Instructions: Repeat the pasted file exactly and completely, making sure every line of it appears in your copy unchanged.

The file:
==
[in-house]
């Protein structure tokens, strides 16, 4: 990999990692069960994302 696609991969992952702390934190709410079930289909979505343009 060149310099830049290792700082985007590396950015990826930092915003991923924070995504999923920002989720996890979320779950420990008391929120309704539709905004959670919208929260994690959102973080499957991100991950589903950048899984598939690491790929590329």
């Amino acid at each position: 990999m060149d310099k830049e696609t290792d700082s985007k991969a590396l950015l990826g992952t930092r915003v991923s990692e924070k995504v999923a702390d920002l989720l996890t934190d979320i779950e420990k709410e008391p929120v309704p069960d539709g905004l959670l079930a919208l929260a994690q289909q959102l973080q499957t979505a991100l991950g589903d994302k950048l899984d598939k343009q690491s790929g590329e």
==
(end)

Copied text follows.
[in-house]
């Protein structure tokens, strides 16, 4: 990999990692069960994302 696609991969992952702390934190709410079930289909979505343009 060149310099830049290792700082985007590396950015990826930092915003991923924070995504999923920002989720996890979320779950420990008391929120309704539709905004959670919208929260994690959102973080499957991100991950589903950048899984598939690491790929590329």
């Amino acid at each position: 990999m060149d310099k830049e696609t290792d700082s985007k991969a590396l950015l990826g992952t930092r915003v991923s990692e924070k995504v999923a702390d920002l989720l996890t934190d979320i779950e420990k709410e008391p929120v309704p069960d539709g905004l959670l079930a919208l929260a994690q289909q959102l973080q499957t979505a991100l991950g589903d994302k950048l899984d598939k343009q690491s790929g590329e």